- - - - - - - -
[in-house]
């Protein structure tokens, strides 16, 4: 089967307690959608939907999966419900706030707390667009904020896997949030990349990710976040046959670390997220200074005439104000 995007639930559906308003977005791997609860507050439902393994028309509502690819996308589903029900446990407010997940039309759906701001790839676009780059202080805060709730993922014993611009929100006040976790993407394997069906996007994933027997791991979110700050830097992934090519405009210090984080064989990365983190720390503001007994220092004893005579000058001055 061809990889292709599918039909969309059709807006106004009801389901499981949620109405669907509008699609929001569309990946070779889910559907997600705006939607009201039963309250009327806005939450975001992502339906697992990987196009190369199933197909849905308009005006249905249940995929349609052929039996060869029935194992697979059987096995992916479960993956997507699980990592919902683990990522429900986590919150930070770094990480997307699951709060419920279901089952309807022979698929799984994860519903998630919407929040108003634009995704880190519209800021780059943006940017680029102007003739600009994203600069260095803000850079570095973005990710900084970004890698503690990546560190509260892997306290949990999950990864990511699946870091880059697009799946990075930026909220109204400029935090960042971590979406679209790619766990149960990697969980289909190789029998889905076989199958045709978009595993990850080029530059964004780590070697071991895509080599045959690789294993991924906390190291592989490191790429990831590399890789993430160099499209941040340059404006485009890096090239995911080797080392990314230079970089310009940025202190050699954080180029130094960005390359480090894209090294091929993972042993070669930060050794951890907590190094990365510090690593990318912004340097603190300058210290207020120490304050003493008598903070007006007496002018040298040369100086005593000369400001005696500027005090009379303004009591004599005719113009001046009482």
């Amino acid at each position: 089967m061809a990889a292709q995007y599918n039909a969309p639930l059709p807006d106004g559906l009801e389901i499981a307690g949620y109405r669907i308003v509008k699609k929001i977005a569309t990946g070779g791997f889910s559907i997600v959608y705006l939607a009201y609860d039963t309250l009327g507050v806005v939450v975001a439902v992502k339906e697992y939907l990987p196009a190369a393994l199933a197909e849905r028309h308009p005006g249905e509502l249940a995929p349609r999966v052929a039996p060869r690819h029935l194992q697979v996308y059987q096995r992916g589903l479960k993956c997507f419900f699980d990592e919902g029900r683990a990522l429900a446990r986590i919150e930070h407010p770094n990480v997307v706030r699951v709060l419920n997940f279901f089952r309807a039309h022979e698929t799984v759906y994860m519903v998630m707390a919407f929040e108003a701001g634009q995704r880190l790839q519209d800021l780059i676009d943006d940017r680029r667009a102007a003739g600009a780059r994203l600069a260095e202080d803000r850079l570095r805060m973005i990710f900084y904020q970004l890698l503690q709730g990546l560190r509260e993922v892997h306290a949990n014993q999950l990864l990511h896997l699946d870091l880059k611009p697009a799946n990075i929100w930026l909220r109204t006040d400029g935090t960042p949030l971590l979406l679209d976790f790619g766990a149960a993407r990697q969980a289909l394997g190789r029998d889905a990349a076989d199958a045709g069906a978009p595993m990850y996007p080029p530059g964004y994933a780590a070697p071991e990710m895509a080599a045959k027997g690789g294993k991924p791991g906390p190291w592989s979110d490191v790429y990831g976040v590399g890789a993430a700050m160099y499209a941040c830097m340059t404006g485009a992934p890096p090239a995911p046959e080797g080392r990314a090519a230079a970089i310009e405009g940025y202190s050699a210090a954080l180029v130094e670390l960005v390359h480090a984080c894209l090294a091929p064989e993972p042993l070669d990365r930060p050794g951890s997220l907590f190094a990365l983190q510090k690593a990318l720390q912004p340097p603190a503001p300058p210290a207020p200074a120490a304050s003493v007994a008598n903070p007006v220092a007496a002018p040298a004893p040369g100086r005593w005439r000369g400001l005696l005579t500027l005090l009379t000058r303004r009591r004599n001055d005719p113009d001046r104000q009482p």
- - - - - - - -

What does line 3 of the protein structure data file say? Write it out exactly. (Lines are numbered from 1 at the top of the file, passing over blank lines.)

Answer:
């Amino acid at each position: 089967m061809a990889a292709q995007y599918n039909a969309p639930l059709p807006d106004g559906l009801e389901i499981a307690g949620y109405r669907i308003v509008k699609k929001i977005a569309t990946g070779g791997f889910s559907i997600v959608y705006l939607a009201y609860d039963t309250l009327g507050v806005v939450v975001a439902v992502k339906e697992y939907l990987p196009a190369a393994l199933a197909e849905r028309h308009p005006g249905e509502l249940a995929p349609r999966v052929a039996p060869r690819h029935l194992q697979v996308y059987q096995r992916g589903l479960k993956c997507f419900f699980d990592e919902g029900r683990a990522l429900a446990r986590i919150e930070h407010p770094n990480v997307v706030r699951v709060l419920n997940f279901f089952r309807a039309h022979e698929t799984v759906y994860m519903v998630m707390a919407f929040e108003a701001g634009q995704r880190l790839q519209d800021l780059i676009d943006d940017r680029r667009a102007a003739g600009a780059r994203l600069a260095e202080d803000r850079l570095r805060m973005i990710f900084y904020q970004l890698l503690q709730g990546l560190r509260e993922v892997h306290a949990n014993q999950l990864l990511h896997l699946d870091l880059k611009p697009a799946n990075i929100w930026l909220r109204t006040d400029g935090t960042p949030l971590l979406l679209d976790f790619g766990a149960a993407r990697q969980a289909l394997g190789r029998d889905a990349a076989d199958a045709g069906a978009p595993m990850y996007p080029p530059g964004y994933a780590a070697p071991e990710m895509a080599a045959k027997g690789g294993k991924p791991g906390p190291w592989s979110d490191v790429y990831g976040v590399g890789a993430a700050m160099y499209a941040c830097m340059t404006g485009a992934p890096p090239a995911p046959e080797g080392r990314a090519a230079a970089i310009e405009g940025y202190s050699a210090a954080l180029v130094e670390l960005v390359h480090a984080c894209l090294a091929p064989e993972p042993l070669d990365r930060p050794g951890s997220l907590f190094a990365l983190q510090k690593a990318l720390q912004p340097p603190a503001p300058p210290a207020p200074a120490a304050s003493v007994a008598n903070p007006v220092a007496a002018p040298a004893p040369g100086r005593w005439r000369g400001l005696l005579t500027l005090l009379t000058r303004r009591r004599n001055d005719p113009d001046r104000q009482p």